Full text: Steedman versus Kalecki

5 
example: It is recognised, I think, that in consequence of the oil 
shock the profits of the oil using industries would have increased 
enormously if the mark up had been unchanged. It is therefore 
necessary to recognise that the mark up which we usually assume to 
be constant in the short run will not be constant in face of 
strong structural changes. This certainly complicates matters in 
so far as we have to be careful in interpreting the ratio of 
proceeds to prime cost when long term or also sudden structural 
changes come into play. I have suggested that in those cases the 
break even point may be a better indicator of monopoly or market 
power ( Steindl 1990 ). 
In a number of cases I see no reason to contradict Steedmann. He 
is right on vertical integration (which Kalecki never used in the 
context of mark up pricing ). There is no reason to quarrel with 
him about his general statements on the interrelations of 
industries. He is also right when he blames dynamic economists for 
having to say so little about the time lags which play of course 
an essential role in economic dynamics. The trouble is of course 
that there are no data, but it may well be argued that the supply 
of data depends also on the interest in them shown by economists -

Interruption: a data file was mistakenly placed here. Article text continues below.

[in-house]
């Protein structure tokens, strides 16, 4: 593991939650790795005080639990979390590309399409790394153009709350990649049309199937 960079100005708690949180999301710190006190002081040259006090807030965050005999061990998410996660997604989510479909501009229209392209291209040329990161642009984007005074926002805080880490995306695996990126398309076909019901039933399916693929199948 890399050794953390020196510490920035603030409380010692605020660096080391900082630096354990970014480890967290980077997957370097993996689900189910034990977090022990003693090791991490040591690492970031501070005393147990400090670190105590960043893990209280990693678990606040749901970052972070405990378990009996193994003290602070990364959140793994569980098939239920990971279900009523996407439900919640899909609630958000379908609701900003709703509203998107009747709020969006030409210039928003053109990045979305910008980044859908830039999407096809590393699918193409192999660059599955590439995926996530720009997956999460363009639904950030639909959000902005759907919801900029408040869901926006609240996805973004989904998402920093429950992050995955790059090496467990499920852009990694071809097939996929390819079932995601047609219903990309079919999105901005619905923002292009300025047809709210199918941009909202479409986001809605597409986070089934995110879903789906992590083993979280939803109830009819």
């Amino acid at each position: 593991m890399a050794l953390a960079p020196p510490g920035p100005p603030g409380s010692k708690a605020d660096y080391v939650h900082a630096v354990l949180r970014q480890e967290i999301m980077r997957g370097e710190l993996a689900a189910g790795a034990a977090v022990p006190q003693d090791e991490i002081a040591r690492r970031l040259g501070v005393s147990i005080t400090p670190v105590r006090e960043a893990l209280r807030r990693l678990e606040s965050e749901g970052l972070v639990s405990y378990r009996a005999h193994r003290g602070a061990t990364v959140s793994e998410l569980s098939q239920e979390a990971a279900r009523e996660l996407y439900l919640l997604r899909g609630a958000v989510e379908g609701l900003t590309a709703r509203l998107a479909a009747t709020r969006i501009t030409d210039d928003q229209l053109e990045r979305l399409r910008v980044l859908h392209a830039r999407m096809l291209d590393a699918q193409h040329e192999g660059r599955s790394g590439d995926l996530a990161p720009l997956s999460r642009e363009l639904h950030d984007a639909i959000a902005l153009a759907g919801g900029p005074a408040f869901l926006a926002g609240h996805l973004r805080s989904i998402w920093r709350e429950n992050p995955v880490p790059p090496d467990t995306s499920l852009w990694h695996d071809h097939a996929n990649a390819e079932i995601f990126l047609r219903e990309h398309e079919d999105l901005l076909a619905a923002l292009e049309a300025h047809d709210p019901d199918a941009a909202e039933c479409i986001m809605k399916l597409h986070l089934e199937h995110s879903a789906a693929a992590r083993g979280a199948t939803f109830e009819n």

as in the case of the national accounts. In so far as Steedmanns 
argument is a teaser one could of course put up a counter teaser 
such as: When Steedmann is faced with a certain empirically given 
industrial structure how does he know whether it is in equilibrium 
or whether owing to not yet obtained adjustment there is a 
potential for change in it, and how much? 
Moreover, I also agree with him very much when he deplores that 
the followers of Kalecki have not done more to develop his theory, 
to follow up the great stimulus he has given. But I would not 
advice them to take the direction in which Steedmann implicitly 
and by suggestion ( in spite of his disclaimer on p.150 ) tends to 
lead them, namely development of the formal side. I think the 
field of pricing and markets is far too heterogenous to allow for
	        

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